Manuel Grenacher, Coresystems AG is an international operation with offices in San Francisco, Miami, Berlin, Fribourg, Shanghai, Sao Paulo and London. Taking a look back to the beginning, has it become more difficult to grow internationally?
On the contrary, international growth has become even easier. Thanks to professional social networks such as LinkedIn, we are more connected to than ever before and better able to make and maintain business contacts. Furthermore, employees with international experience are bringing with them a wealth of knowledge; this knowledge expands a company’s prowess and thus helps it to grow. Whether these energies are unleashed depends on how open to internationalization the respective company is.
Are you noticing a trend towards more protectionism above and beyond the political debates, and more specifically in the IT and software business?
We in the IT and software industry are definitely sensing a trend towards more protectionism. The issue of data protection has spread panic in many companies, especially since the EU General Data Protection Regulation came into force. Small companies and startups are under particularly high pressure because they have to meet the same requirements as corporations, but do not handle such large amounts of data. The costs of the required technology and employee training are also considerable and constitute an additional burden.
Have you ever decided against approaching a new market because the barriers to market entry seemed insurmountable?
We haven’t yet decided against entering a new market. Even in difficult markets, such as China or Brazil, we have grown together with our customers.
Which countries do you consider present more challenges when it comes to market entry formalities and other local regulations?
We know from experience that entering the Brazilian or Chinese market is very challenging. That's why we at Coresystems place out trust in local contacts who know the market and have the skills and expertise to work with local authorities. We also work with organizations such as Switzerland Global Enterprise to help us gain a foothold in international markets.
What should a company do when it wants to tackle a new market or take the next growth step in this market? What is the first thing to clarify? Which experts do you work with?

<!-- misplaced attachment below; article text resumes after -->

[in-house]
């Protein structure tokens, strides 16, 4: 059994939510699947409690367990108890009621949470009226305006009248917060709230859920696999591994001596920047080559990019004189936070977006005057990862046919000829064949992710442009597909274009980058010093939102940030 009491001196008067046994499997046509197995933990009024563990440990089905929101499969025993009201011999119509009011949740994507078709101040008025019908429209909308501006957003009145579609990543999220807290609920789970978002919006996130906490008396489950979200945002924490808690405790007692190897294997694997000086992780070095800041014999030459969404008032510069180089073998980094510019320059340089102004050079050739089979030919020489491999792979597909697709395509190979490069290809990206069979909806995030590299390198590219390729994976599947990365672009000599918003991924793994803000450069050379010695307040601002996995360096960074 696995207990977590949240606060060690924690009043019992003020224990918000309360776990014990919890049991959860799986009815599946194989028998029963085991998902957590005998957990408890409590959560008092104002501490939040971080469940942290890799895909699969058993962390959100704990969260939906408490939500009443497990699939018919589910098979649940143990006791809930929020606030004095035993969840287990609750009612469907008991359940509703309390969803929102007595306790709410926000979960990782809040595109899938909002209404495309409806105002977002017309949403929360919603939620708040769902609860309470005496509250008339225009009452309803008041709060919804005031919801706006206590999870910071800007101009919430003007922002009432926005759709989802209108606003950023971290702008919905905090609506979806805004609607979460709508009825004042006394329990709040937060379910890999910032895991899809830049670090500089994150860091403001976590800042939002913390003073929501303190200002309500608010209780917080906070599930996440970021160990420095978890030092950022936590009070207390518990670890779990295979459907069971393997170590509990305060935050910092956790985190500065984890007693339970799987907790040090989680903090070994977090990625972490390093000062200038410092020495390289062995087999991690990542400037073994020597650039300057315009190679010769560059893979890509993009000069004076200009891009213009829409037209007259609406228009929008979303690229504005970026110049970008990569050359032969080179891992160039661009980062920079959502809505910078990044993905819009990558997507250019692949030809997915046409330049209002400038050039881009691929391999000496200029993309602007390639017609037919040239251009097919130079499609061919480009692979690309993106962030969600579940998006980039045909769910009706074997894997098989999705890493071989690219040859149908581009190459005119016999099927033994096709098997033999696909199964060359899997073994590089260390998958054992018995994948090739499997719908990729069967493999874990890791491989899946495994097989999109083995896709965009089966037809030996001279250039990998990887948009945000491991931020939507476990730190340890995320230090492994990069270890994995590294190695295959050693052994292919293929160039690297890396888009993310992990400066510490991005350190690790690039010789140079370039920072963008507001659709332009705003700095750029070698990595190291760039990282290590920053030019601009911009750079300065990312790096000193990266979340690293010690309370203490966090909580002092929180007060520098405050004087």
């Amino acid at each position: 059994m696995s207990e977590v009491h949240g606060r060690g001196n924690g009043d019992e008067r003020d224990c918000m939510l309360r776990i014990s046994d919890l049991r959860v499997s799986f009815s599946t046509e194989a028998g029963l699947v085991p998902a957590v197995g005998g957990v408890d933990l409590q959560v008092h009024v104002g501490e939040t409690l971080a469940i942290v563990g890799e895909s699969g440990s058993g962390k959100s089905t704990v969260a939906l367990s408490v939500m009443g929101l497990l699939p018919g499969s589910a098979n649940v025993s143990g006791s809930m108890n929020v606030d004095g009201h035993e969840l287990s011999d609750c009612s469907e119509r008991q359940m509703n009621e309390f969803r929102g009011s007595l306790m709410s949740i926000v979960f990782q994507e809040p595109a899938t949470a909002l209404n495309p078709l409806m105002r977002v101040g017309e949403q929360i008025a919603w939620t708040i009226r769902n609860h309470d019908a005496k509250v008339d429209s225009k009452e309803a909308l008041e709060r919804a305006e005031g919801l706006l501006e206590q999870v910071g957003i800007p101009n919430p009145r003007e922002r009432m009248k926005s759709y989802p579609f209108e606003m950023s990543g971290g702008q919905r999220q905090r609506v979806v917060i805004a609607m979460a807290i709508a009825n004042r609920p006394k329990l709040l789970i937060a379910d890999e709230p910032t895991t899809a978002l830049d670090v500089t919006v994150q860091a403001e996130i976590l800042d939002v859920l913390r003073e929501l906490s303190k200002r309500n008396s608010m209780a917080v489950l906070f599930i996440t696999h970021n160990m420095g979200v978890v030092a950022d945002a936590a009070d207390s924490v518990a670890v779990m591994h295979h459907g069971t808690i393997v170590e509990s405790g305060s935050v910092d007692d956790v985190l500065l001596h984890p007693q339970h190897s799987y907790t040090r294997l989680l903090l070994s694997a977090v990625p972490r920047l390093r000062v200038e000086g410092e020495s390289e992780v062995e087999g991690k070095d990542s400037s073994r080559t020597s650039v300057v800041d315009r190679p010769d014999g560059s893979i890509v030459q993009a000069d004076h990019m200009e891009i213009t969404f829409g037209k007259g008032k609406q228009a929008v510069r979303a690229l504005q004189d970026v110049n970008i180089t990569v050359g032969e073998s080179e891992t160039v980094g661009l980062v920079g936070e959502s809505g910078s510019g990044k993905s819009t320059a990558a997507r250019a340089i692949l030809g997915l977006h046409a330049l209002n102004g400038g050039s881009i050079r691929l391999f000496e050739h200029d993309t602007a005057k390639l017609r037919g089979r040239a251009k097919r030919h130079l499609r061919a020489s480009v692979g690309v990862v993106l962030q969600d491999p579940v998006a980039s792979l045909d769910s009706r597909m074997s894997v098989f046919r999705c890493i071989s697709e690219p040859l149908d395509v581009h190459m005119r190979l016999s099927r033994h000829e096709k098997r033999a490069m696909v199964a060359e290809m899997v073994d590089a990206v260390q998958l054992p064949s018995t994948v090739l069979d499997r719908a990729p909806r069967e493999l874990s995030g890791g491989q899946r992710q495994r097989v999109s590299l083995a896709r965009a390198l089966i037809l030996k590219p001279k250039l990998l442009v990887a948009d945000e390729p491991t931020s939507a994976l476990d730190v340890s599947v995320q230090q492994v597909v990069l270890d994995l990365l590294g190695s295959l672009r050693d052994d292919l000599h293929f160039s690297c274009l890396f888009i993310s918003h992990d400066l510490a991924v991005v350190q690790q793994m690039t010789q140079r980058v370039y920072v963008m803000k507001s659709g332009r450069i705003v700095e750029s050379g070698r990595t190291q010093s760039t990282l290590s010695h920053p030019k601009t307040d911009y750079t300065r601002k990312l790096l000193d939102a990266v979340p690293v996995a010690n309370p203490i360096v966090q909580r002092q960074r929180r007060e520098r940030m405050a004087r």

Cultivating a new market is an important strategic step and requires thoughtful planning. Gaining knowledge of the respective local conditions is particularly important. This is why we work with experts in the respective country during each expansion; for us, possessing the necessary expertise is just as important as presiding over an extensive network. At the same time, it has proven useful to first penetrate markets where we already successfully work with customers. This enables us to lay the foundations for further growth. Only then do we actively open for business.
Do you use free trade agreements, and how important are they for you?
We’ve thus far not made use of any free trade agreements. They’re not very important for us because we’re an IT company and we don’t export goods.
What would be your main tips for SMEs – who typically have fewer resources for foreign projects – when it comes to growing internationally?
I recommend small and medium-sized companies to hire employees with an international background, whether this be based on their place of origin or previous positions. In the best case, these employees have already worked in an international company. A new employer can then benefit from these employees’ business relationships in individual countries and expand the business together with local experts. In some cases, however, such as in the US, it is advisable for the CEO to be in the location and establish the business themselves. Otherwise, entry into this market will be difficult to manage. In my view, business development companies are only necessary if companies don’t have any local partners to help them enter the market.
What do you think will gain the upper hand in the future: Globalization, supported by new technologies and the growing, affluent middle class in the emerging markets of Asia, Africa and Latin America? Or protectionism? Will that take on a more dominant role?
I’m convinced that new technologies will gain the upper hand because people value comfort over privacy. A good example of this is Google Maps: the application can guide us through the streets in real time and calculate routes in advance. However, we are prepared to give up our privacy and willingly offer up our data for this benefit. It is up to each individual to choose: do I protect my privacy, or do I take advantage of the full level of comfort offered by technology? Of course, both have their advantages and disadvantages. While there’s hardly anywhere you can sign up today without having to give away your data, there’s always a high risk that this data will be abused. Therefore, it is even more important for the market to establish security concepts.
About Manuel Grenacher
Manuel Grenacher is an entrepreneur whose vision it is to revolutionize customer service with crowd technology. The IT engineering graduate brought Coresystems to life together with three fellow students in 2006.
About Coresystems AG
With 160 employees worldwide, Coresystems is now one of the fastest growing developers of cloud applications in Switzerland. More than 155,000 users around the world currently use the company's products to optimize their field sales management. Customers include small, medium and large national and international companies.